With the festive season fast approaching households across the UK are starting to get excited about their Christmas dinners. 

From pigs in blankets and turkey to mince pies and Yorkshire puddings there are so many delicious foods to look forward to. 

But how many of these Christmas delights are we able to pass on to our dogs?

Glasgow Times: Monthly toxic ingestion claims peaked in December in 2022 according to Animal Friends Pet Insurance.Monthly toxic ingestion claims peaked in December in 2022 according to Animal Friends Pet Insurance. (Image: PA)

The experts at Animal Friends Pet Insurance said they saw monthly toxic ingestion claims peak in December 2022, with Christmas Eve recording the most claims out of the whole year (followed closely by Christmas Day).

Already the pet insurance experts have seen Google search volume for "human foods dogs can eat" increase by 1,257%, and that was from October alone. 

So to make sure dog-owners are aware of what they can and can't feed their fury, four-legged friend this festive season Animal Friends Pet Insurance has teamed up with Director of Clinical Operations at Joii Pet Care, Dr. Sam Webster, to reveal exactly what you can and can’t feed your dog over the Christmas period, and the toxic ingestion signs to be aware of.

Christmas foods you shouldn't give to your dog

There are nine main festive foods to avoid giving your dog this Christmas

Pigs in blankets (and other fatty meats)

Dr Sam said: ”Pigs in blankets and other fatty meats could lead to pet obesity and pancreatitis.

"As much as your pup might beg for a meaty treat, it’s best to avoid giving them these. Instead, stick to unseasoned lean meat such as chicken or turkey.”


Dr Sam explained: “Gravy often has high salt and fat content. You must avoid this, especially in dogs with heart disease or a history of pancreatitis.”

Mince pies, stollen, Christmas Pudding (and other puddings)

Explaining why, Dr Sam said: “Raisins, sultanas and grapes are extremely toxic for dogs and must always be avoided - even small amounts can be dangerous, so refrain from feeding your pup any dessert that has any of these ingredients.

"Mince pies and other puddings with a high nut and sugar content may also cause pancreatitis.”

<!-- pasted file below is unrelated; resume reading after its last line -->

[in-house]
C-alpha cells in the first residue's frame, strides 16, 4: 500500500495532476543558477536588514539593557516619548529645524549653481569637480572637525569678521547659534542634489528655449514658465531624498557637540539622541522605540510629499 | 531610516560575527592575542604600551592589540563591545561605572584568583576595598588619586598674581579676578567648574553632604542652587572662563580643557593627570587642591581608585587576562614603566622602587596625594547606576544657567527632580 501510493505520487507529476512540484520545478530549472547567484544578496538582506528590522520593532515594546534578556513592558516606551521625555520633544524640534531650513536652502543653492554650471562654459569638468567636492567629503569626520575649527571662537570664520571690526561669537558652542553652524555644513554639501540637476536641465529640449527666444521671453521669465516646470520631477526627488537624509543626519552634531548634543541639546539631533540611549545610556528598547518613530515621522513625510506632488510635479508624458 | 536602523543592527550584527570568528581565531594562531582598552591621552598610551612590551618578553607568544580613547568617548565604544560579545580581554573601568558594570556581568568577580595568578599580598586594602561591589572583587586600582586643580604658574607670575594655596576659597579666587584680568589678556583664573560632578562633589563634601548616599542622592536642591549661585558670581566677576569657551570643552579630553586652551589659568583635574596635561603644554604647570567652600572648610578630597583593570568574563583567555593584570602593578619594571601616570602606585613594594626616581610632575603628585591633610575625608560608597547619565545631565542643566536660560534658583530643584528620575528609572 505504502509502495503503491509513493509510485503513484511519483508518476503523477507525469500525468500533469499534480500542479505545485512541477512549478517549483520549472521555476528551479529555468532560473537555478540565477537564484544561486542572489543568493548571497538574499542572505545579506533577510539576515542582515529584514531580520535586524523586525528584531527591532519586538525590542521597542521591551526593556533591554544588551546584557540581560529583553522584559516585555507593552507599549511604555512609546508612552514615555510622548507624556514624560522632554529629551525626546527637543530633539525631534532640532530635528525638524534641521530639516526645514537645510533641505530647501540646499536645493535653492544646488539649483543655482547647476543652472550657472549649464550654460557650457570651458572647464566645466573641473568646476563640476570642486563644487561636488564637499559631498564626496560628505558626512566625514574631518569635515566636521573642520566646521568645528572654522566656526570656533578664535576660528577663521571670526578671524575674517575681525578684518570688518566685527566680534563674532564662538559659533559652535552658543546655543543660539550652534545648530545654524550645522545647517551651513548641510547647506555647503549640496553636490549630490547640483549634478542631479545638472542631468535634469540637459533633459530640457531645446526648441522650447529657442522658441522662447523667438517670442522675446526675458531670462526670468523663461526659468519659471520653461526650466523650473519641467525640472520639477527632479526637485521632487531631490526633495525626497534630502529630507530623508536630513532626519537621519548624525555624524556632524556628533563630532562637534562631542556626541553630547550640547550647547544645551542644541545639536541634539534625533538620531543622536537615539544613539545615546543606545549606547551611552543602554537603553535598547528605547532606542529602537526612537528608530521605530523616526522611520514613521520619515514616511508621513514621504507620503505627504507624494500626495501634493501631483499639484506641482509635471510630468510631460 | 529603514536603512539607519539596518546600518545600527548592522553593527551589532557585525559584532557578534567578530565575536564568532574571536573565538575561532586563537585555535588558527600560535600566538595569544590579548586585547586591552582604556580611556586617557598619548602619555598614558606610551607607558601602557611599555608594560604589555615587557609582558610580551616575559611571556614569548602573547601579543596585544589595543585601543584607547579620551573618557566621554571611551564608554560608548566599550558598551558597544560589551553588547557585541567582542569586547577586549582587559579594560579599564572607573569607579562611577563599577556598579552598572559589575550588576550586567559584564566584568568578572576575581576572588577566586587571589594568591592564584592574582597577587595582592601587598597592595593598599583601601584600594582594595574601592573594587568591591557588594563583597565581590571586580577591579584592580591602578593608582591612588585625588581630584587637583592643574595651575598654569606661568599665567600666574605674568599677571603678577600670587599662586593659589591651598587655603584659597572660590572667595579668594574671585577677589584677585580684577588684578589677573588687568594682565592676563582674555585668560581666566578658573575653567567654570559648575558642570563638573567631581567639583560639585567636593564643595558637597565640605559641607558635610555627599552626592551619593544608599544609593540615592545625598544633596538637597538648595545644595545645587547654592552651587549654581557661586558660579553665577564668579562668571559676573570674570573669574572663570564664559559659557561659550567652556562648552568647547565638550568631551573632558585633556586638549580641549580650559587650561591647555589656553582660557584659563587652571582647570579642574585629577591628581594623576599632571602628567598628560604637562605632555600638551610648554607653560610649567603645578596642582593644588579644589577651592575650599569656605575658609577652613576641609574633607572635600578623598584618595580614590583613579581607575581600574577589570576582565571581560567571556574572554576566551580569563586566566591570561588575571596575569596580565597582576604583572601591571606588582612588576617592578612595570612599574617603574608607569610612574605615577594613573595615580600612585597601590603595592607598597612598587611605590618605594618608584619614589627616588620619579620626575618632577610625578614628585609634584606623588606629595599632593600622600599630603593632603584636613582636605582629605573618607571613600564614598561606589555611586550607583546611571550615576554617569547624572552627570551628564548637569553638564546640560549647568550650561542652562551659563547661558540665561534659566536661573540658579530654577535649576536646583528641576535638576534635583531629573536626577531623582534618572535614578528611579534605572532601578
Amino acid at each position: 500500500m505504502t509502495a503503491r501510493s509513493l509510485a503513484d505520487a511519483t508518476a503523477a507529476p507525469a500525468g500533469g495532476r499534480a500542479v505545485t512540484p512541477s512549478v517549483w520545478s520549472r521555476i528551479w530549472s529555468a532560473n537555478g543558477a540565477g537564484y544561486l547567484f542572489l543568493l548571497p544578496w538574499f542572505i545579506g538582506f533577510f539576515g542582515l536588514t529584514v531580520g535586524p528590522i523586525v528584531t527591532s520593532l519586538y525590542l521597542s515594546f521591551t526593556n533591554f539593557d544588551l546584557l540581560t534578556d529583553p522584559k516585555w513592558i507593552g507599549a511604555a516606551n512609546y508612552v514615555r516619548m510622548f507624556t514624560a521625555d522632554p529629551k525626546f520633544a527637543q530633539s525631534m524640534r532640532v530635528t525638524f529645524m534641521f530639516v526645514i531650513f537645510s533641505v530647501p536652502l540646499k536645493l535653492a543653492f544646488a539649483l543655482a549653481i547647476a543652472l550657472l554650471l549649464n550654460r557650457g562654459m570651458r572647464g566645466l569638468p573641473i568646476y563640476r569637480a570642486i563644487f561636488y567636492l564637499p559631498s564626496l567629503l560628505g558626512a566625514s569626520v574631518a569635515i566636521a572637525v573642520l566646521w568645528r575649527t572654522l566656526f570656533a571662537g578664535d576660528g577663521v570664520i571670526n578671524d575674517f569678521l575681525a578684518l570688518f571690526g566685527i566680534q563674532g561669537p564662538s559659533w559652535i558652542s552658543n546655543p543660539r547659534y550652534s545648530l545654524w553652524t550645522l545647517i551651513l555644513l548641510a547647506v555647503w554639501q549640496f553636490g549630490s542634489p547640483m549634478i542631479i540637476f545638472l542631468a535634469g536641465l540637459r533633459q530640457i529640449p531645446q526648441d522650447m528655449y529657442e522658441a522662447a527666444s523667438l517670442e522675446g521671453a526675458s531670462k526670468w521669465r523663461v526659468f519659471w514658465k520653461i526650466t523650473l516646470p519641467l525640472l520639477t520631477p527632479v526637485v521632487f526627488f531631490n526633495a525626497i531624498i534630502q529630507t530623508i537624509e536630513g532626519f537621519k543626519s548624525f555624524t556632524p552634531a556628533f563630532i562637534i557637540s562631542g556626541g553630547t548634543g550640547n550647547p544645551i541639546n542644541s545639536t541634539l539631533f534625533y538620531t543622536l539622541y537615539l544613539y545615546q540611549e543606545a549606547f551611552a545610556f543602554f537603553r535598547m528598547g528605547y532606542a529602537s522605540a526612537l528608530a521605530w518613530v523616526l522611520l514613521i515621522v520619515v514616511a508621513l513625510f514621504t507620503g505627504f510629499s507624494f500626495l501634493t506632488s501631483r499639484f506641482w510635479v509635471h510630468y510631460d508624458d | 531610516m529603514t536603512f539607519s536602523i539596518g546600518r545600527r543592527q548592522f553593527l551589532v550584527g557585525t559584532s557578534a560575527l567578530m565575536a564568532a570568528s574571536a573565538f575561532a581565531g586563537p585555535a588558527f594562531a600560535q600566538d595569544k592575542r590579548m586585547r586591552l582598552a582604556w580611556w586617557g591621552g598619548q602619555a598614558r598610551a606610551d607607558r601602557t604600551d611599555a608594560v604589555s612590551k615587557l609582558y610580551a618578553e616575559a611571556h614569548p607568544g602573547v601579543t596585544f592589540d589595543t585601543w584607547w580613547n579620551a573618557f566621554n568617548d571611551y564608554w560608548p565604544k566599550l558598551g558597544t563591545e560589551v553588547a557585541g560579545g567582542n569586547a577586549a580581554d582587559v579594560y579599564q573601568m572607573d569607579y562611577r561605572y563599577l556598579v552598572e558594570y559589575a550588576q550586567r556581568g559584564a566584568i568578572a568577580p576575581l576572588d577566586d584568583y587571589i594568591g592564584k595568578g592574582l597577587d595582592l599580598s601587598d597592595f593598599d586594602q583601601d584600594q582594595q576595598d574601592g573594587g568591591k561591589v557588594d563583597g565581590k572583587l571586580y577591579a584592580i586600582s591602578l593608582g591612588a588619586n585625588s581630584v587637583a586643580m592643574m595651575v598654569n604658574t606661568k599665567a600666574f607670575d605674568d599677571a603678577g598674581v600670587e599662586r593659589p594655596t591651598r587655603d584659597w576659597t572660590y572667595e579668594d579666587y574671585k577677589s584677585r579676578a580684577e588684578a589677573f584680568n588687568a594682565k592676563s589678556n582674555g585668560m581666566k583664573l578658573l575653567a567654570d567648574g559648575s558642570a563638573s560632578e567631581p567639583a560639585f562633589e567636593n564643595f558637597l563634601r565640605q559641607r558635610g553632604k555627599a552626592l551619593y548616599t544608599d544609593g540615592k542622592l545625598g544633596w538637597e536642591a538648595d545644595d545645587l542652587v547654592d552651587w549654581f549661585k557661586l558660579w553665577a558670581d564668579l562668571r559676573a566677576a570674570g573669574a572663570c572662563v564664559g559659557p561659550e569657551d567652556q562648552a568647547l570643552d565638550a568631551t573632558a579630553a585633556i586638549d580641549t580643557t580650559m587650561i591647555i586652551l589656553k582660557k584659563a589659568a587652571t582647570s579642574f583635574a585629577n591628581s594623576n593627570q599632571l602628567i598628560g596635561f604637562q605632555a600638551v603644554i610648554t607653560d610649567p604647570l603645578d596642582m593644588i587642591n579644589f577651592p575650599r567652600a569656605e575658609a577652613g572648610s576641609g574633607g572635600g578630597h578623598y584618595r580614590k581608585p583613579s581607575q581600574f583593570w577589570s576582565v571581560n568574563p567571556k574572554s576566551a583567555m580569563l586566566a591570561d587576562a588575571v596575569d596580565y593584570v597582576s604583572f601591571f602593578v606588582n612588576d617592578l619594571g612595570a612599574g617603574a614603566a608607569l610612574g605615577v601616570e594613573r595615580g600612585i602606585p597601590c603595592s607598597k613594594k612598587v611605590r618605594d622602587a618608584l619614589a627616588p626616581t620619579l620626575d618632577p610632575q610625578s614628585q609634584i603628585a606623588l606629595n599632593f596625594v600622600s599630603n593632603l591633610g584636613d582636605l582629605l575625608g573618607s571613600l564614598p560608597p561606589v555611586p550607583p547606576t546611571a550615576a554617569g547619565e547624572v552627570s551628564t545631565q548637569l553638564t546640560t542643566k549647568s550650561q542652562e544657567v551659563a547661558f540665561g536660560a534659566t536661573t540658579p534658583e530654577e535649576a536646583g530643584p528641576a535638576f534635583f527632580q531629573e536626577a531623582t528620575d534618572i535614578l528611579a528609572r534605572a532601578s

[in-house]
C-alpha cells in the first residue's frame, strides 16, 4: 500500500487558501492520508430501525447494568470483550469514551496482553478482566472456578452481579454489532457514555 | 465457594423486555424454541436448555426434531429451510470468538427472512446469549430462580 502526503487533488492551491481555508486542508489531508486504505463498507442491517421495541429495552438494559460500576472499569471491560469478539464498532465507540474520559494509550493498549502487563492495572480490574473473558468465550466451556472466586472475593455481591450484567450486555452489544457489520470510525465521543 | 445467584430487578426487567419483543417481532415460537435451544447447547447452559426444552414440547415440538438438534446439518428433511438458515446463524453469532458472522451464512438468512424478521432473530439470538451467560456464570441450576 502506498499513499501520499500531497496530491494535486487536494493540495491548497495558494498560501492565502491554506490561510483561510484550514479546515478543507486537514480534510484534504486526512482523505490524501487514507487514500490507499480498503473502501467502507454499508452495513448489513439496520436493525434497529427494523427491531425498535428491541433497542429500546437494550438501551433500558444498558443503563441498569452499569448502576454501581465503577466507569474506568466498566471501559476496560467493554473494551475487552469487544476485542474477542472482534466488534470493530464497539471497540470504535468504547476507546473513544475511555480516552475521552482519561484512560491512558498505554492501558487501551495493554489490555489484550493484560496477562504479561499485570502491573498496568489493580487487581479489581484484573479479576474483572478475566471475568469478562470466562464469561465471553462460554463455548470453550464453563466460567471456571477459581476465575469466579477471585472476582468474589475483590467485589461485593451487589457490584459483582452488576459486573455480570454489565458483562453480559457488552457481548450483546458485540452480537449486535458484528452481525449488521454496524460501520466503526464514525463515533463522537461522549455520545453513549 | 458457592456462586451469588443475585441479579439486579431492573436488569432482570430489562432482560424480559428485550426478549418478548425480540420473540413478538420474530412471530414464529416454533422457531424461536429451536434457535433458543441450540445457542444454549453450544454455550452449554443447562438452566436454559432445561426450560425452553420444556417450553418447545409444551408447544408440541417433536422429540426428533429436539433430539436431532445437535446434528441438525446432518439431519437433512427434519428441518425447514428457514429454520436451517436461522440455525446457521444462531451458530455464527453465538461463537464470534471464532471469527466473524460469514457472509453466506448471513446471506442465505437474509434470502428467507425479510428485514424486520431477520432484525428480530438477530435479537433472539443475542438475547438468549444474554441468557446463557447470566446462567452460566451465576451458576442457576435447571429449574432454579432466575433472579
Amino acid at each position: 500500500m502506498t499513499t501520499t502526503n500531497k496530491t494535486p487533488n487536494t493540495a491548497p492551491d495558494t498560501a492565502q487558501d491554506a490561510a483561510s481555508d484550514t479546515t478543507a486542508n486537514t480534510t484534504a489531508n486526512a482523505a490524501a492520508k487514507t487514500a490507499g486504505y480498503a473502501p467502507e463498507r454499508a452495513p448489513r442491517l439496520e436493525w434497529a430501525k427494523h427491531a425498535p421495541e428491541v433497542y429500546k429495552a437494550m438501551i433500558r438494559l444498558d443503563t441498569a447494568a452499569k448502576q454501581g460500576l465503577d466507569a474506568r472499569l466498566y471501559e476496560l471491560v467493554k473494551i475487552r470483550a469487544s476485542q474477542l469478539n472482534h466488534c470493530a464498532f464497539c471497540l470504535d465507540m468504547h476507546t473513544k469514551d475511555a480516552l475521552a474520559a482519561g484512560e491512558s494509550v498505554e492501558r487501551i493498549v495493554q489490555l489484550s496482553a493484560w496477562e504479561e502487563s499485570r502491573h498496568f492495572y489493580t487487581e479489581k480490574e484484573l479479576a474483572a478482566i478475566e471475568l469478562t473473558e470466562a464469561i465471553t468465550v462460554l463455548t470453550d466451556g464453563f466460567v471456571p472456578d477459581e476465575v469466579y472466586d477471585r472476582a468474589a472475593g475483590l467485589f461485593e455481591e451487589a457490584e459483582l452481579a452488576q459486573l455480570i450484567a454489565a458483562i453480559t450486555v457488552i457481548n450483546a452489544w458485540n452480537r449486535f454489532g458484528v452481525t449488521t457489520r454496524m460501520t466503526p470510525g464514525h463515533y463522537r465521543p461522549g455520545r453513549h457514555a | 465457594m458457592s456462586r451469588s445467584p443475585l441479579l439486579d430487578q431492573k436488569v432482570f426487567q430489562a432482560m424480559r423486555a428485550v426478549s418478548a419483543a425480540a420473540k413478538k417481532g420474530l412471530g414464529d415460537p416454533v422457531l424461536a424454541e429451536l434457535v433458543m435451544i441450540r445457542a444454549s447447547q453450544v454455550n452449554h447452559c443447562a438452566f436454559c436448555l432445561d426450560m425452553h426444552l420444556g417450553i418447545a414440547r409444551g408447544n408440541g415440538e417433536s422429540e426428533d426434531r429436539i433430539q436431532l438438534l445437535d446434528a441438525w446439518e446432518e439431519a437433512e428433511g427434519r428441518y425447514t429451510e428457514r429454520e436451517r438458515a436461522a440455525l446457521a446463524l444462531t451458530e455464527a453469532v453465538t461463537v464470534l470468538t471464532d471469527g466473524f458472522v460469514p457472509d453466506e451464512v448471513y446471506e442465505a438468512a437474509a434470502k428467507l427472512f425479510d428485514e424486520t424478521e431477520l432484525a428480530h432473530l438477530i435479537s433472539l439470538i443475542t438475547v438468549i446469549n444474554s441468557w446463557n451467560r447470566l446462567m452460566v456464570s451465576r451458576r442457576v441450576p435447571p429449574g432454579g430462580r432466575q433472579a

Cooked bones (e.g. chicken bones, or a roasted lamb bone)

Dr Sam commented: “Cooked bones are not safe for dogs due to them commonly causing constipation, intestinal obstruction or even perforation, piercing a painful hole to internal organs which can be life-threatening.” 


Dr Sam commented: “Dogs should avoid stuffing as it has a high salt and fat content which can be difficult to digest, dogs with heart disease should especially avoid it.

"Stuffing also often contains onions which are highly toxic to dogs.” 

Bulb vegetables (or any onions and garlic)

Dr Sam said: “Bulb vegetables such as onions and garlic are toxic for dogs, very small amounts may not cause issues but should always be avoided to be safe.”

Yorkshire puddings

Dr Sam explained: “Yorkshire puddings can be challenging for dogs to digest due to their high fat and salt content.”


Dr Sam added: “Alcohol is extremely toxic and can have long-lasting effects on their liver and brain.

"Dogs do not metabolise alcohol well and should never be given it - alcohol should also be stored out of a dog’s reach to avoid accidents.”


The expert from Joii Pet Care explained: “Chocolate is highly toxic for dogs, it includes fat, sugar, caffeine and a bitter alkaloid, called theobromine, that can cause nervous system disorders as well as heart and kidney failure.

"Avoid any chocolate related products, e.g. hot chocolate, chocolate bars, chocolate cake.”

This is why you should never feed chocolate to your dogs

Other foods you should avoid giving to your dog this Christmas include:

  • Cured meat and smoked salmon
  • Potatoes with added salt, butter or oil
  • Nuts
  • Sauces (e.g. mint or cranberry)
  • Cheese or cream
  • Sweets

Animal Wellbeing Specialist at Animal Friends Pet Insurance, Catrin George, added: "Besides food and drink, other festive items could prove harmful to your pet too.

"Whilst poinsettia and mistletoe are popular Christmas decorations, if ingested, they can also have toxic consequences."

Symptoms of toxic ingestion

If you are concerned your dog has eaten something he/she shouldn't have, contact your vets immediately.

You can look out for the signs they have eaten something they shouldn't have, by looking out for the symptoms of toxic ingestion. 

These symptoms, according to the experts at Animal Friends Pet Insurance and Dr Sam, are:

  • Vomiting
  • Diarrhoea
  • Lethargy
  • Convulsions
  • Drooling
  • Dehydration
  • Tremors
  • High temperature
  • Agitation
  • Pale gums
  • Abnormal heart rhythm
  • Hyperactivity
  • High blood pressure
@animalfriendsinsurance Ever wondered if your pet could also suffer from the winter blues? ❄️ Listen to ‘A Walk in the Park’ as Patricia, Sam and Natalie take on the challenges of the colder seasons: link in bio 🎙️ #podcast #awalkinthepark #joiipetcare ♬ original sound - animalfriendsinsurance

Ms George added: “If you spot your pet eating something they shouldn’t, contact your vet immediately and don’t wait until the symptoms start to appear. 

"If you are unaware of any consumption, but notice any of the signs that we’ve shared, don’t hesitate to contact your vet.”

What foods you can feed your dog at Christmas

Animal Wellbeing Specialist at Animal Friends Pet Insurance, Catrin George, explained that despite the long list of food your dog shouldn't eat, there were a number they could.

She said: “Not all foods at the Christmas dinner table are detrimental for your dog and you can still serve them a pup-appropriate festive meal. 

"A safe dinner can include lean meats, like turkey and chicken, along with some vegetable favourites, such as carrots, parsnips, broccoli and cauliflower, all in moderation and without seasonings."